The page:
Kaid Benfield, Director, Sustainable Communities & Smart Growth, Washington, DC
I can’t claim to have reviewed them all, but the sustainability initiative at Emory University has to be one of the nation’s most comprehensive and accomplished. (As an alumnus (BA, history), I couldn’t be more pleased to have discovered it.)
The rich history of the university’s modern green efforts dates back at least a couple of decades, but one of the key events occurred in 1999 with the formation of an Ad Hoc Committee on Environmental Stewardship, initially formed to discuss a controversial proposal for a new road through a forested and much-loved area of the campus. The group of 20 to 30 faculty, staff, administrators, students, and alumni soon took on a broader purpose, meeting monthly for three years to educate themselves about campus issues and to take action in several directions.
In 2000, the committee began to create an environmental mission statement for the university. According to the sustainability initiative’s web site, “committee members studied other schools’ documents and met with 22 campus divisions and groups, including the Employee Council, the Libraries, Purchasing, Emory Dining, faculty from different units, and student groups. The final consensus wording was adopted by the University Senate and approved by the President in March 2001.”
From the mission statement:
“We, the Emory University community, affirm our commitment to protect and enhance the environment through our teaching, research, service, and administrative operations. We seek to foster a community that sustains ecological systems and educates for environmental awareness, local action, and global thinking. We seek to make environmentally sound practices a core value of the University. Our fundamental principles are to:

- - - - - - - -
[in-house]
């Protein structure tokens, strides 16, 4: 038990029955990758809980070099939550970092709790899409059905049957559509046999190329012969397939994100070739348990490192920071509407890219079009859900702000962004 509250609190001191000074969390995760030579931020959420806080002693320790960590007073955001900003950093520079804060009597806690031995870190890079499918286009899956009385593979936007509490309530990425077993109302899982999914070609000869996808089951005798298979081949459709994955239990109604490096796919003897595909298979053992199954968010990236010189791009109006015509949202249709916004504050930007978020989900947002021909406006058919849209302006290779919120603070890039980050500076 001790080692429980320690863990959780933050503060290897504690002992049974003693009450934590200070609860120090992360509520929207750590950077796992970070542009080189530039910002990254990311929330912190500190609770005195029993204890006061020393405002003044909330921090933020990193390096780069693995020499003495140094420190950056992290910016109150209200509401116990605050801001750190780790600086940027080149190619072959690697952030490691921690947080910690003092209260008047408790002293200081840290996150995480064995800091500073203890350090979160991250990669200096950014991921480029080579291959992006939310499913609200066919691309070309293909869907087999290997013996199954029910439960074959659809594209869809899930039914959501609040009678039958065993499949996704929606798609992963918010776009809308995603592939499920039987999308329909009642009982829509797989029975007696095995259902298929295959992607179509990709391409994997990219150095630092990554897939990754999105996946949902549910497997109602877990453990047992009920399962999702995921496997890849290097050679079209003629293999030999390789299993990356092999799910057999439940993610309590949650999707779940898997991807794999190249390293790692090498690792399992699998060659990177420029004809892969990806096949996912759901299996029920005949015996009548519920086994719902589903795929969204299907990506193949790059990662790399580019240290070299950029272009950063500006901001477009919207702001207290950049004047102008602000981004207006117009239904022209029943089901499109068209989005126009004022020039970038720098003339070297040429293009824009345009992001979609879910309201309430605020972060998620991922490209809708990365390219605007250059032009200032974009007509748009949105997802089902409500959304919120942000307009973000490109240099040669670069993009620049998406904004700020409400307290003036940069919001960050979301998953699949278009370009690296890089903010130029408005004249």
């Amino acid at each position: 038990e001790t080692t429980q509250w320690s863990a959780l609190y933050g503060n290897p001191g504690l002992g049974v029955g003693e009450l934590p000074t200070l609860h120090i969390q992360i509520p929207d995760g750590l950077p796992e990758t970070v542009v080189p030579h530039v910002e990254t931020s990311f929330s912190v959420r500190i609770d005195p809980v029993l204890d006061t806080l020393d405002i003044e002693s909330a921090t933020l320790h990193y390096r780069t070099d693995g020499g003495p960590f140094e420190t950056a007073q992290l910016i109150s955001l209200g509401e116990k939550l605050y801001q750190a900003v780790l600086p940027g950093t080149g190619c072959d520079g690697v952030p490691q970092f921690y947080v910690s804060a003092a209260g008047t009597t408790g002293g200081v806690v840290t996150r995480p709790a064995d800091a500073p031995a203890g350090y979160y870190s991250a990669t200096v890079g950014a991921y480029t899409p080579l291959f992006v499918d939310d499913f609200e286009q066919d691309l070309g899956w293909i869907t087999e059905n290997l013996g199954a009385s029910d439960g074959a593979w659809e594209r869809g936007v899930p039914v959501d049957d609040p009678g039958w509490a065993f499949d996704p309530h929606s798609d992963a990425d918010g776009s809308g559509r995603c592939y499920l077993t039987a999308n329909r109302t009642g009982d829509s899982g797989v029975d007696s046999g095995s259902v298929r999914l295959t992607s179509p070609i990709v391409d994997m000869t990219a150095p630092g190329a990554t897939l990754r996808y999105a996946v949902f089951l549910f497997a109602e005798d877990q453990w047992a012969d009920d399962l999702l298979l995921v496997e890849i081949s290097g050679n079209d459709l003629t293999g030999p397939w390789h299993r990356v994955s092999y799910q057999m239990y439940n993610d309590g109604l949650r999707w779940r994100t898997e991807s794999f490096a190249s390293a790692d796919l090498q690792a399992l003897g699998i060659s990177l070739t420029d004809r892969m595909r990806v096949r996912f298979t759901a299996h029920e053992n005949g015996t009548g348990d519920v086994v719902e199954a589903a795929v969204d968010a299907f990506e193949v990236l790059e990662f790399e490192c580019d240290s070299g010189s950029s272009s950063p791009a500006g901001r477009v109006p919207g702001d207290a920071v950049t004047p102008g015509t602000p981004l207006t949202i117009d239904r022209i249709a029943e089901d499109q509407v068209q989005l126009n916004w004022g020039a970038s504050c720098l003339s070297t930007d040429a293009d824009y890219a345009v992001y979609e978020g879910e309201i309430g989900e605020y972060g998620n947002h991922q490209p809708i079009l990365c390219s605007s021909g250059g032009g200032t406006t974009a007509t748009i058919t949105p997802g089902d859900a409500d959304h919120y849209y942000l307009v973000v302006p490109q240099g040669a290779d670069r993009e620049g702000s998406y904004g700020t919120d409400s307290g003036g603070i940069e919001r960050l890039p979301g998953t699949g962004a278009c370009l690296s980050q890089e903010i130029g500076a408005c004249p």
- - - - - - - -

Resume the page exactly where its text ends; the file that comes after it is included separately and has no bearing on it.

- Incorporate environmental concerns as a significant priority in university decision making.
- Seek alternative practices and procedures to minimize negative impacts on the environment.
- Conserve natural resources and restore environmental quality.
- Protect the biodiversity of our region and serve as a living library and habitat for local species.
- Consider the social and economic impacts of Emory’s environmental policies and foster a participatory process in developing these policies.”
As with all mission statements, the wording was broad. But implementation began immediately, and the initiative soon became more specific. In 2006, after “a vigorous strategic planning process” for the institution as a whole that had begun two years earlier, the university adopted sustainability as a “core commitment” and adopted a detailed vision to establish Emory as “a global model” of green practices. The vision is packed with specifics, including commitments to reduce building energy use per square foot by 25 percent, and reduce waste by 65 percent, by 2015.